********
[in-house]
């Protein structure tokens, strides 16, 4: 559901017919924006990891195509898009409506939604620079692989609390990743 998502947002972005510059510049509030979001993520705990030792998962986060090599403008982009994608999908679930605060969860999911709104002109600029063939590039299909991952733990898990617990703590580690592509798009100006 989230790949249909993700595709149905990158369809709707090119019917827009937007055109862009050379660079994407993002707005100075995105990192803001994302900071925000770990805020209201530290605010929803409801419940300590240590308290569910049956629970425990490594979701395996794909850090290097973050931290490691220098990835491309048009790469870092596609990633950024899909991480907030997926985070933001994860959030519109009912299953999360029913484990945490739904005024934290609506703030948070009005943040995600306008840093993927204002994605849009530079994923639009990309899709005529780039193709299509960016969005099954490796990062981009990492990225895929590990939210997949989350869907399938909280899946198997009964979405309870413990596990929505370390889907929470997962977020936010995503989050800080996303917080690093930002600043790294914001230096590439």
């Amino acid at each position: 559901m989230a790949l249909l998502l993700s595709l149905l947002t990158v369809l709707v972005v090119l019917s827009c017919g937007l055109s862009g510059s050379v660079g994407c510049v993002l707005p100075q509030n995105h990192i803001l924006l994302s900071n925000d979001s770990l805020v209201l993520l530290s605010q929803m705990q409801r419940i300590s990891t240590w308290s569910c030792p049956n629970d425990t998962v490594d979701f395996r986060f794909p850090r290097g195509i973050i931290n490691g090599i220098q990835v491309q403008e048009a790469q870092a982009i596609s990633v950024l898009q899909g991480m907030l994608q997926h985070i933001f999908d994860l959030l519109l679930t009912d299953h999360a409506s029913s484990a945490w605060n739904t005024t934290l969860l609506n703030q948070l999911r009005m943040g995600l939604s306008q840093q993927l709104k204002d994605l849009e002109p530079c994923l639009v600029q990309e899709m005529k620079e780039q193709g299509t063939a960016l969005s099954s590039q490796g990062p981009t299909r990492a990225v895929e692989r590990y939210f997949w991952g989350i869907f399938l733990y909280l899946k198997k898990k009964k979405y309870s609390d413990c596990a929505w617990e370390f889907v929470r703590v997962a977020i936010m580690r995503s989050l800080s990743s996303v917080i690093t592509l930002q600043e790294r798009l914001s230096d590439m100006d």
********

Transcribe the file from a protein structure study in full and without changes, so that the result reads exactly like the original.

[in-house]
């Protein structure tokens, strides 16, 4: 559901017919924006990891195509898009409506939604620079692989609390990743 998502947002972005510059510049509030979001993520705990030792998962986060090599403008982009994608999908679930605060969860999911709104002109600029063939590039299909991952733990898990617990703590580690592509798009100006 989230790949249909993700595709149905990158369809709707090119019917827009937007055109862009050379660079994407993002707005100075995105990192803001994302900071925000770990805020209201530290605010929803409801419940300590240590308290569910049956629970425990490594979701395996794909850090290097973050931290490691220098990835491309048009790469870092596609990633950024899909991480907030997926985070933001994860959030519109009912299953999360029913484990945490739904005024934290609506703030948070009005943040995600306008840093993927204002994605849009530079994923639009990309899709005529780039193709299509960016969005099954490796990062981009990492990225895929590990939210997949989350869907399938909280899946198997009964979405309870413990596990929505370390889907929470997962977020936010995503989050800080996303917080690093930002600043790294914001230096590439």
């Amino acid at each position: 559901m989230a790949l249909l998502l993700s595709l149905l947002t990158v369809l709707v972005v090119l019917s827009c017919g937007l055109s862009g510059s050379v660079g994407c510049v993002l707005p100075q509030n995105h990192i803001l924006l994302s900071n925000d979001s770990l805020v209201l993520l530290s605010q929803m705990q409801r419940i300590s990891t240590w308290s569910c030792p049956n629970d425990t998962v490594d979701f395996r986060f794909p850090r290097g195509i973050i931290n490691g090599i220098q990835v491309q403008e048009a790469q870092a982009i596609s990633v950024l898009q899909g991480m907030l994608q997926h985070i933001f999908d994860l959030l519109l679930t009912d299953h999360a409506s029913s484990a945490w605060n739904t005024t934290l969860l609506n703030q948070l999911r009005m943040g995600l939604s306008q840093q993927l709104k204002d994605l849009e002109p530079c994923l639009v600029q990309e899709m005529k620079e780039q193709g299509t063939a960016l969005s099954s590039q490796g990062p981009t299909r990492a990225v895929e692989r590990y939210f997949w991952g989350i869907f399938l733990y909280l899946k198997k898990k009964k979405y309870s609390d413990c596990a929505w617990e370390f889907v929470r703590v997962a977020i936010m580690r995503s989050l800080s990743s996303v917080i690093t592509l930002q600043e790294r798009l914001s230096d590439m100006d």